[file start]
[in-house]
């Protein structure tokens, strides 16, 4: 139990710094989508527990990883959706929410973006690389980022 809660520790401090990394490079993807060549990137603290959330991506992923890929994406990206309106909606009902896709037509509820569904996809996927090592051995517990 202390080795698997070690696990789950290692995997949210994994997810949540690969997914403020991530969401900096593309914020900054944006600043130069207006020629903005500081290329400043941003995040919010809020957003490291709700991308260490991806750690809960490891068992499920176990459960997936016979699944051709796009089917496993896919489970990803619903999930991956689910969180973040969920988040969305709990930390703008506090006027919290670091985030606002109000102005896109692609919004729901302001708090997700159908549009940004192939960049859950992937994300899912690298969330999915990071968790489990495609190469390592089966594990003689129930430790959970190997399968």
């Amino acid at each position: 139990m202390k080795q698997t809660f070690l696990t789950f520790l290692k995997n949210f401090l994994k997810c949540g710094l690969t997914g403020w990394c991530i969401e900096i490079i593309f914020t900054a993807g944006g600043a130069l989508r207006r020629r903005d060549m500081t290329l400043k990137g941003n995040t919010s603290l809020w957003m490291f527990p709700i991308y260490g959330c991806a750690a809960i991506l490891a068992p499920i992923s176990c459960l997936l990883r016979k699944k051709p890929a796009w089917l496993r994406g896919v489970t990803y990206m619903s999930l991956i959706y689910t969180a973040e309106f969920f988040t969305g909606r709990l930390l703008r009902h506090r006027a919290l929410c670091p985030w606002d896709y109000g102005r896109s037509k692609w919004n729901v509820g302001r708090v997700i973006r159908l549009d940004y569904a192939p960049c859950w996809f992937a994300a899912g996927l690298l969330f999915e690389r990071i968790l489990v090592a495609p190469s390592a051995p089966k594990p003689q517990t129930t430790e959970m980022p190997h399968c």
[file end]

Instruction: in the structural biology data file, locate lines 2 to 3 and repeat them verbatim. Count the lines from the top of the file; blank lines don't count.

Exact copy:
């Protein structure tokens, strides 16, 4: 139990710094989508527990990883959706929410973006690389980022 809660520790401090990394490079993807060549990137603290959330991506992923890929994406990206309106909606009902896709037509509820569904996809996927090592051995517990 202390080795698997070690696990789950290692995997949210994994997810949540690969997914403020991530969401900096593309914020900054944006600043130069207006020629903005500081290329400043941003995040919010809020957003490291709700991308260490991806750690809960490891068992499920176990459960997936016979699944051709796009089917496993896919489970990803619903999930991956689910969180973040969920988040969305709990930390703008506090006027919290670091985030606002109000102005896109692609919004729901302001708090997700159908549009940004192939960049859950992937994300899912690298969330999915990071968790489990495609190469390592089966594990003689129930430790959970190997399968």
């Amino acid at each position: 139990m202390k080795q698997t809660f070690l696990t789950f520790l290692k995997n949210f401090l994994k997810c949540g710094l690969t997914g403020w990394c991530i969401e900096i490079i593309f914020t900054a993807g944006g600043a130069l989508r207006r020629r903005d060549m500081t290329l400043k990137g941003n995040t919010s603290l809020w957003m490291f527990p709700i991308y260490g959330c991806a750690a809960i991506l490891a068992p499920i992923s176990c459960l997936l990883r016979k699944k051709p890929a796009w089917l496993r994406g896919v489970t990803y990206m619903s999930l991956i959706y689910t969180a973040e309106f969920f988040t969305g909606r709990l930390l703008r009902h506090r006027a919290l929410c670091p985030w606002d896709y109000g102005r896109s037509k692609w919004n729901v509820g302001r708090v997700i973006r159908l549009d940004y569904a192939p960049c859950w996809f992937a994300a899912g996927l690298l969330f999915e690389r990071i968790l489990v090592a495609p190469s390592a051995p089966k594990p003689q517990t129930t430790e959970m980022p190997h399968c």